Shares of textbook company Houghton Mifflin Harcourt (NASDAQ:HMHC) are taking a tumble, down 14.7% as of 12:20 p.m. EDT after the announcement of Q1 2019 earnings this morning that missed Wall Street estimates for both earnings and sales.
Expected to lose $0.73 per share on sales of $202.2 million, Houghton Mifflin Harcourt instead reported a $0.95-per-share loss on sales of only $194.6 million.
Thus, although Houghton Mifflin Harcourt's sales declined less than 3% year over year, the company missed sales estimates by nearly 4%. Billings also declined (6%), indicative of further weak sales growth ahead. And at $0.95 per share, losses were 16% worse than the company experienced in last year's Q1.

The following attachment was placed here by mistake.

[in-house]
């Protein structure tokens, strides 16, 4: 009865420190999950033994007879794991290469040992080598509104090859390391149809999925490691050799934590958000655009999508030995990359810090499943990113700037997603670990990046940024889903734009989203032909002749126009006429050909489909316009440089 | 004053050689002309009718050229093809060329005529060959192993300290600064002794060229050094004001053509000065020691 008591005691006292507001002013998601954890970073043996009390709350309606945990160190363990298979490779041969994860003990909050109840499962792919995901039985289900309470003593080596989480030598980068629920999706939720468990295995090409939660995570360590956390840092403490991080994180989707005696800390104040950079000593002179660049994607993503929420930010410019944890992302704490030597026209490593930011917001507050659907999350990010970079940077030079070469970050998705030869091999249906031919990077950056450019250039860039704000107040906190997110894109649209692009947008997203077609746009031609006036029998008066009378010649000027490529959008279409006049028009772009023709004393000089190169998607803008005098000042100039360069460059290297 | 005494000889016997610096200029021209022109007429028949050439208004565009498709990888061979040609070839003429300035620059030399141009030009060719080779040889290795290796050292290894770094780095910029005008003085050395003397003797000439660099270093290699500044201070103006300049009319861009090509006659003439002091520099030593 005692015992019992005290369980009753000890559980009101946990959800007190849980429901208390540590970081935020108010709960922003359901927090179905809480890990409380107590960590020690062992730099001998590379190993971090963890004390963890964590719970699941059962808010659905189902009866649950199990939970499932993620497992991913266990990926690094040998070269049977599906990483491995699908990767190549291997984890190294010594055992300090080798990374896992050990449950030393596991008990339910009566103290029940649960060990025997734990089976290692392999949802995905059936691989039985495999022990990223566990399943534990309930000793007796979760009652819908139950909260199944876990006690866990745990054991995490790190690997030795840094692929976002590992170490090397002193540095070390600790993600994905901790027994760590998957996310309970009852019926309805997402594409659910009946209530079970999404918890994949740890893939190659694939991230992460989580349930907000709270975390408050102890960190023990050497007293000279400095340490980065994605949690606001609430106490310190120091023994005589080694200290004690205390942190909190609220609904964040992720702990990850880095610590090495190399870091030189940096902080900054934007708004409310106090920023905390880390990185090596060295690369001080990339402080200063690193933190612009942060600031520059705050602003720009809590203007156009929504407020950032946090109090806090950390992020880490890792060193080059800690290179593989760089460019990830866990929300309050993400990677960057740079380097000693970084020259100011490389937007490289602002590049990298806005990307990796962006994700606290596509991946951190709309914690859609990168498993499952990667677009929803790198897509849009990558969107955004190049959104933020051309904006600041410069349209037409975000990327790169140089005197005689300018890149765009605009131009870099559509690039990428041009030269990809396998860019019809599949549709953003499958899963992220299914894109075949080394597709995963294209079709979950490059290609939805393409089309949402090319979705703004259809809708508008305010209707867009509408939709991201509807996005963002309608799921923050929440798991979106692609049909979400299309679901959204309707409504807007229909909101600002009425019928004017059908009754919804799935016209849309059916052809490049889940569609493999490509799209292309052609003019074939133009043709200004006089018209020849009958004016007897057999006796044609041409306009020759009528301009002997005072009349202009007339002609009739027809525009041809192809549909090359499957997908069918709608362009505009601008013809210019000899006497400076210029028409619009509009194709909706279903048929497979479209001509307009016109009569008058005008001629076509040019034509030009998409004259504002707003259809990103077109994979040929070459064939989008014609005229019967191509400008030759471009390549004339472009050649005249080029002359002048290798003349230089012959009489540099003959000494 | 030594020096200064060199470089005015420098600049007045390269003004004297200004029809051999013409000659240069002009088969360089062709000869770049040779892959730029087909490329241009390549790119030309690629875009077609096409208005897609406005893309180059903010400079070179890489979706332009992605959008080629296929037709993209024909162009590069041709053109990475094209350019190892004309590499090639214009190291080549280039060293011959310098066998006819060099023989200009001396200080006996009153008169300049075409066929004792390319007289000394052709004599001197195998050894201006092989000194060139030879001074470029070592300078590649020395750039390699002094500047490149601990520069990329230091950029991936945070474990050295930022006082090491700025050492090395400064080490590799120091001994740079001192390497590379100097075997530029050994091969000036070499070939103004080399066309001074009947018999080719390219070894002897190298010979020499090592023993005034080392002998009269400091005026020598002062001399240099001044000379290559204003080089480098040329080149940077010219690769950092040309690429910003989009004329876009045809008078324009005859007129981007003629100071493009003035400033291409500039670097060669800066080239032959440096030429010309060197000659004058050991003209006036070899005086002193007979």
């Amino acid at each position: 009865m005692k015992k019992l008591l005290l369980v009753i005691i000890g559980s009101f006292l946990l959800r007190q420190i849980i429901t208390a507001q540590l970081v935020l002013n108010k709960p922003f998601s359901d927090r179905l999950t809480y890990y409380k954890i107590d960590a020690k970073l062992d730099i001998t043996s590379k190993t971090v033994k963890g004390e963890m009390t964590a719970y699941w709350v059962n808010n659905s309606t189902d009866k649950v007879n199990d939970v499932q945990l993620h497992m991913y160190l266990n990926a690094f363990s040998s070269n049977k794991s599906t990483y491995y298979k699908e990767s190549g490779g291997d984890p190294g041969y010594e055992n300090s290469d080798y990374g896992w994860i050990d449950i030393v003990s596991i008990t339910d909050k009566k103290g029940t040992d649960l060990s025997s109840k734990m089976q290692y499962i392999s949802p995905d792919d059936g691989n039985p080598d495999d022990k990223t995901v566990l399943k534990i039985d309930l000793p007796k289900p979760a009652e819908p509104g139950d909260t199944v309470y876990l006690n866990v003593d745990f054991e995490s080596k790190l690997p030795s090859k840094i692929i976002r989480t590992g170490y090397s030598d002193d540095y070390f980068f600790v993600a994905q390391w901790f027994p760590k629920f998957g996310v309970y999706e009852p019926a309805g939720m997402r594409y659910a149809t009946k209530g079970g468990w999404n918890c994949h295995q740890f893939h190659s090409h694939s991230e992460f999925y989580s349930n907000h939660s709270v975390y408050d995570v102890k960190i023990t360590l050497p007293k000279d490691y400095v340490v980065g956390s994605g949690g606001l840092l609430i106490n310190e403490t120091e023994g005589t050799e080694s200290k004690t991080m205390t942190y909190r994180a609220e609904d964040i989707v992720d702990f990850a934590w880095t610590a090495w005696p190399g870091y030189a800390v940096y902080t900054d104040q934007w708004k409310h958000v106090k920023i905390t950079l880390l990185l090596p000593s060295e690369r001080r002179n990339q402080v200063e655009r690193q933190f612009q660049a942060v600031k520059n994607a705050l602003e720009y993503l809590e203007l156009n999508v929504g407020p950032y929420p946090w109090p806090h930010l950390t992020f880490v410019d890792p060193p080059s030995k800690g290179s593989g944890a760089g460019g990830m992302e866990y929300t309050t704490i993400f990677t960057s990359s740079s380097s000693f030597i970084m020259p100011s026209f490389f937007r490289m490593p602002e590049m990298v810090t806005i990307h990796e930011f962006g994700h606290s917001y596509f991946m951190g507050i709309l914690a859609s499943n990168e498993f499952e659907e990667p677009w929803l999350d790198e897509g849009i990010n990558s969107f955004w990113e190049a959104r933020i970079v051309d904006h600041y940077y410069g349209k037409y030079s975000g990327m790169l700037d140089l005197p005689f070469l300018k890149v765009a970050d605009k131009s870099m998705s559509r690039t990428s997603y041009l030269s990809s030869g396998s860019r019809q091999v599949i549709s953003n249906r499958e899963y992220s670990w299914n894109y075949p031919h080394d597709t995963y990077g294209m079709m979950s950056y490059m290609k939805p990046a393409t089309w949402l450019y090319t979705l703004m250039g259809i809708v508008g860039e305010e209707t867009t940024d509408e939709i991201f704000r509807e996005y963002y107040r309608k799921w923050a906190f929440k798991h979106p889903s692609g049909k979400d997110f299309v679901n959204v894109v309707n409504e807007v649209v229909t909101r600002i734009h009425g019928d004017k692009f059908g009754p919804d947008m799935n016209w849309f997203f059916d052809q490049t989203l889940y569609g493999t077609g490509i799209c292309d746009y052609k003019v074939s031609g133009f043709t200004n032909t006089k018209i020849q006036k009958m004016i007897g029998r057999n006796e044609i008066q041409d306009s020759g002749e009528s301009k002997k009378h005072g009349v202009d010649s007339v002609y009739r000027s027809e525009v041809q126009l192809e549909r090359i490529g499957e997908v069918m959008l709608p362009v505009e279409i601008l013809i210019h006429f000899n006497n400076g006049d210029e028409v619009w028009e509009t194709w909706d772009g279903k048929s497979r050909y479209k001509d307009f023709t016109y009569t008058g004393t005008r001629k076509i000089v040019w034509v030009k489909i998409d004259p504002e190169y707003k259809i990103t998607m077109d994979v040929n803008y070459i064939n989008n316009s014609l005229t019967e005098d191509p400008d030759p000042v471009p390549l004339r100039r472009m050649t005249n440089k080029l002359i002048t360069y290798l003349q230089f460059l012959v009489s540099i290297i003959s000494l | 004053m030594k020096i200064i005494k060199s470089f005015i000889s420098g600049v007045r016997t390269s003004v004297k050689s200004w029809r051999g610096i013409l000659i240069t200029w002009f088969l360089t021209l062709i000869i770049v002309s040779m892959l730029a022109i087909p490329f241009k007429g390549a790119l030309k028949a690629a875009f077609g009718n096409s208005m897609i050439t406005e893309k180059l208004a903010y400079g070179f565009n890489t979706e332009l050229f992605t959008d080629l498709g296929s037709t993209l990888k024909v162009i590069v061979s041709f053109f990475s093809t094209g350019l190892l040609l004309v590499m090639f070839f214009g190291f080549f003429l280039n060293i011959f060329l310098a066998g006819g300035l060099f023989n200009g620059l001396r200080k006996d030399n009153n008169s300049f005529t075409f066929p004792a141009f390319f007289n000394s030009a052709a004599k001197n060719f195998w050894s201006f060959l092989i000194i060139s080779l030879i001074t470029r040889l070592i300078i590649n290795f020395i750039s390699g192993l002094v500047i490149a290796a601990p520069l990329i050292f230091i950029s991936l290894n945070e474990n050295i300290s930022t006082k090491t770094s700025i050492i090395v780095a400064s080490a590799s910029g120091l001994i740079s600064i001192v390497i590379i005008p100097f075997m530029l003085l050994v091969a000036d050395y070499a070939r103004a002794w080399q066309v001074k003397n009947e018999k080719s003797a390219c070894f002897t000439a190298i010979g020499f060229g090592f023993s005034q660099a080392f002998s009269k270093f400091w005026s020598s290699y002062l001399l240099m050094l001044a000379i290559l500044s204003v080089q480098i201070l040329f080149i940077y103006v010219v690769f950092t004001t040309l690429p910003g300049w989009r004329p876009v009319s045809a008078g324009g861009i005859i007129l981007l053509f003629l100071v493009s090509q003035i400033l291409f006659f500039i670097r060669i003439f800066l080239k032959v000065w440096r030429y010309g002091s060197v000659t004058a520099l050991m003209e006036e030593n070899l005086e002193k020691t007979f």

Houghton Mifflin Harcourt CEO Jack Lynch tried to put a brave face on things, calling these numbers "progress," and CFO Joe Abbott said he felt "encouraged by our selling performance so far and remain confident in the full year financial outlook we provided in February."
But shareholders apparently feel otherwise.
Speaking of "full year financial outlook," Houghton Mifflin Harcourt didn't repeat itself in this quarter's earnings release, so I'll do that here:
This year, Houghton Mifflin (still) predicts its revenues will range from $1.49 billion to $1.59 billion. It's also still not giving an earnings prediction. Analysts, however, think the company will end up losing $0.53 per share -- which, based on today's results, would be an improvement.